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16.8 Pre-Sentence Report


The Pre-Sentence Report and ASSET to be completed within 20 working days or prior to the next court date when appropriate.

The Pre-Sentence Report to be read through with young person and parents/carer.


Youth Justice Legal Framework

Providing Court Services Procedure


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  1. Introduction
  2. Basis of Report
  3. Presentation of Report
  4. Timeframe
  5. Stand Down or Day of Sentence Report

1. Introduction

1.1 A Pre-Sentence Report is prepared by a Youth Justice worker with the purpose of assisting the court in determining the most suitable method of dealing with an offender.
1.2 A Pre-Sentence Report can be prepared for the Juvenile Court and other Courts (Magistrates, High Bailiff’s or Court of General Gaol Delivery).
1.3 Reports should be balanced, impartial, timely, focused, free from discriminatory language and stereotypes, verified, factually accurate, understandable to the child or young person and their parents/carers, and provide the required level of information and analysis to enable sentencers to make informed decisions regarding sentencing.

2. Basis of Report

Caption: section 2

A Pre-Sentence Reports should be based on:

  • A minimum of one interview with the child or young person;
  • An interview with at least one parent/carer, where possible;
  • A home visit, where possible (if not possible give reasons why);
  • Any information provided by the police or prosecution in relation to the offence;
  • An assessment of the consequences of the offence, including what is known of the impact on any victim, either from the police or prosecution papers or from a victim personal statement;
  • Information from other relevant sources such as Youth Justice and Children’s Services case records, specialist assessments, or information from other agencies.

3. Presentation of Report

Caption: section 3 table

A Pre-Sentence Report should be presented in the following format:

  • Front sheet;
  • Sources of information;
  • Offence analysis, including impact of the offence on the victim/s;
  • Assessment of the young person (based on ASSET assessment and including health, mental health including learning disability, speech, language and communication needs, and broader welfare considerations such as education or employment) leading to a proposed sentencing option;
  • Assessment of the risk to the community, including the likelihood of re-offending and risk of serious harm to others, and an assessment of dangerousness (as appropriate);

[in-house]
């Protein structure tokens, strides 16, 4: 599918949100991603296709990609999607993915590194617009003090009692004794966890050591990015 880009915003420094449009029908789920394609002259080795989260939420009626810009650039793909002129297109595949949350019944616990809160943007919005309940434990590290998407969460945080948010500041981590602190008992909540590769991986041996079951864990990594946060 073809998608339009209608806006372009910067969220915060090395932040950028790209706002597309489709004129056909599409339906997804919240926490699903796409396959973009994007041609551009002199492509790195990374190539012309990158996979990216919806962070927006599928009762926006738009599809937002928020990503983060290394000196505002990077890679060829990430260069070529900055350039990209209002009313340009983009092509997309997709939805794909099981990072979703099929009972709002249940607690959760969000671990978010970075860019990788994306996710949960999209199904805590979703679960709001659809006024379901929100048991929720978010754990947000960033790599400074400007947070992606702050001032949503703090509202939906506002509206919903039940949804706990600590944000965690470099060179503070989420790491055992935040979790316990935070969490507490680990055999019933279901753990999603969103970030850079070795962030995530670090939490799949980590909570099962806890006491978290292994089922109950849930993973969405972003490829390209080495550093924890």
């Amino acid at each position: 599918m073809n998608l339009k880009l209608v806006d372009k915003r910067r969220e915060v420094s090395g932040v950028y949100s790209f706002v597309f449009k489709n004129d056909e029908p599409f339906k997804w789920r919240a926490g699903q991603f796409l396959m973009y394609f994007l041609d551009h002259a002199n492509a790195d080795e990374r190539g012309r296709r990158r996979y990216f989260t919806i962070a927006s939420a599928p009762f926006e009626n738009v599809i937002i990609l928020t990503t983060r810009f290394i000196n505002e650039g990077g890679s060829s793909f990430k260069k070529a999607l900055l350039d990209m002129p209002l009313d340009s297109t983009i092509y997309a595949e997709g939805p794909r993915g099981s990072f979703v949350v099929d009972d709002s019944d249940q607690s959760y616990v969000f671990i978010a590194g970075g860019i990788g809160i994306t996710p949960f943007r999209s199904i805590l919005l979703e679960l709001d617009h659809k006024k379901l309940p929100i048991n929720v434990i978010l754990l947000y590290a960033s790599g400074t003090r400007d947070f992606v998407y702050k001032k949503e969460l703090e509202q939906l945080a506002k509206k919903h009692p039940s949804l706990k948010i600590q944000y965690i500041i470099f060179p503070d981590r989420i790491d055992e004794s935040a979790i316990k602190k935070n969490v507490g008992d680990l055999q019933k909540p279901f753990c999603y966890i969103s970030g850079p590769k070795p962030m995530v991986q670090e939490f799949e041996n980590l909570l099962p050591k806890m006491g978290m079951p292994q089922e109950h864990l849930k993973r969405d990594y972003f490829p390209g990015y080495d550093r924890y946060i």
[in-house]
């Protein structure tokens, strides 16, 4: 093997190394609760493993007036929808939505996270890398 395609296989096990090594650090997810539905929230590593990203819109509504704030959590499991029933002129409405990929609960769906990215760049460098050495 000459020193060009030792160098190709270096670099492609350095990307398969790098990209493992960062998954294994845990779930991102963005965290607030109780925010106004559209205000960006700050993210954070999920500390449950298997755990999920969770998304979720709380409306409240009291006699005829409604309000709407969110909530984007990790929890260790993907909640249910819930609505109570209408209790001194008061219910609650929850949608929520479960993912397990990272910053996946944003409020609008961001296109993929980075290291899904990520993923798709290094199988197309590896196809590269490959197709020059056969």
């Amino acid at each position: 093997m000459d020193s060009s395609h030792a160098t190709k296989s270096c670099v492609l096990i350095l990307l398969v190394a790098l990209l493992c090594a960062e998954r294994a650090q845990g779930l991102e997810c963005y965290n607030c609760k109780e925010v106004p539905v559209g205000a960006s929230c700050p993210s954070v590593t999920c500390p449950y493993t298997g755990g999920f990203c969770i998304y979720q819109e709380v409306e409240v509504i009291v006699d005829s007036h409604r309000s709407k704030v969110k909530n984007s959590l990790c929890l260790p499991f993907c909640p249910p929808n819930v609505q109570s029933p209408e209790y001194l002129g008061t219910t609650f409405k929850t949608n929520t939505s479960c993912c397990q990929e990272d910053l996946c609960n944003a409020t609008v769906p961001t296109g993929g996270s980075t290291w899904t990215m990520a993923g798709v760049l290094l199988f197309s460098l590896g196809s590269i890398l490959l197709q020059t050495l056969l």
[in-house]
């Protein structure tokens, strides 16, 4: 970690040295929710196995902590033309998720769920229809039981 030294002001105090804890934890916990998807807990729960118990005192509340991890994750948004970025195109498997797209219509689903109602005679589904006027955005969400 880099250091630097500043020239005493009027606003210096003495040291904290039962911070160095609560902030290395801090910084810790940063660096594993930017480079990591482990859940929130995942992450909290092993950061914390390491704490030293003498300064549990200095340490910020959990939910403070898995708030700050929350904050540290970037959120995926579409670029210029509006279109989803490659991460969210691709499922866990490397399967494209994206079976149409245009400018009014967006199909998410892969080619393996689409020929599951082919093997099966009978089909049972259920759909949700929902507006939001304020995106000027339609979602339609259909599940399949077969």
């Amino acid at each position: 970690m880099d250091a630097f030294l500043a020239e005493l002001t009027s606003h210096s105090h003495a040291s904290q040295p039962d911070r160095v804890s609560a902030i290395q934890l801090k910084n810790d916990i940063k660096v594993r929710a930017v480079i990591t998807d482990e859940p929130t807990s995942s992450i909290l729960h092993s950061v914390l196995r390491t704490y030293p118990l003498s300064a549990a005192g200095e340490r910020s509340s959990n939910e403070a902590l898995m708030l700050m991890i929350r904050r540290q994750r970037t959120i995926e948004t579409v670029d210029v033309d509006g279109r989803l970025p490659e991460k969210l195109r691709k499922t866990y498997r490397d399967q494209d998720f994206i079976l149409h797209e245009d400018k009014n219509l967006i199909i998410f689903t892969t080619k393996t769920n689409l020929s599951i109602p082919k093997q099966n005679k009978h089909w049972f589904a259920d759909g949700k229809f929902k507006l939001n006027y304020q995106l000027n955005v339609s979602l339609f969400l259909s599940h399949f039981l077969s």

• Conclusion and proposal for sentencing.
3.2 Complete the Pre-Sentence Report in writing. The Pre-Sentence Report should be read through with the young person and parents/carer. Provide a copy to the child or young person, their parents/carers (if appropriate in relation to child protection implications), the court, the prosecution and the defence advocate.

4. Timeframe

4.1 A Pre-Sentence Report should be completed and produced to the Court within 20 working days of request. Where there are unusually extensive adjournment periods, ensure the Pre-Sentence Report is updated prior to the sentencing date. The ASSET should also be completed within 20 working days.

5. Stand Down or Day of Sentence Report


A Pre-Sentence Report can also be prepared on a stand down basis on the day of sentence where:

  • It will facilitate the prompt conclusion of a case;
  • Where there is a recent Pre-Sentence Report available (undertaken within the last three months and where there has been no significant change in circumstances);
  • Other recent relevant reports are available.
5.2 Stand Down/Day of Sentence reports may be also be usefully undertaken where the court are unclear whether to impose a financial penalty/discharge but wishes to ascertain the views of the Youth Justice Team before making this decision. In these circumstances the information contained in the Stand Down/Day of Sentence report should be limited to assisting the court in considering the specific sentencing options indicated or available.
5.3 Stand Down/Day of Sentence reports should not be used where custody or a supervision order is being considered.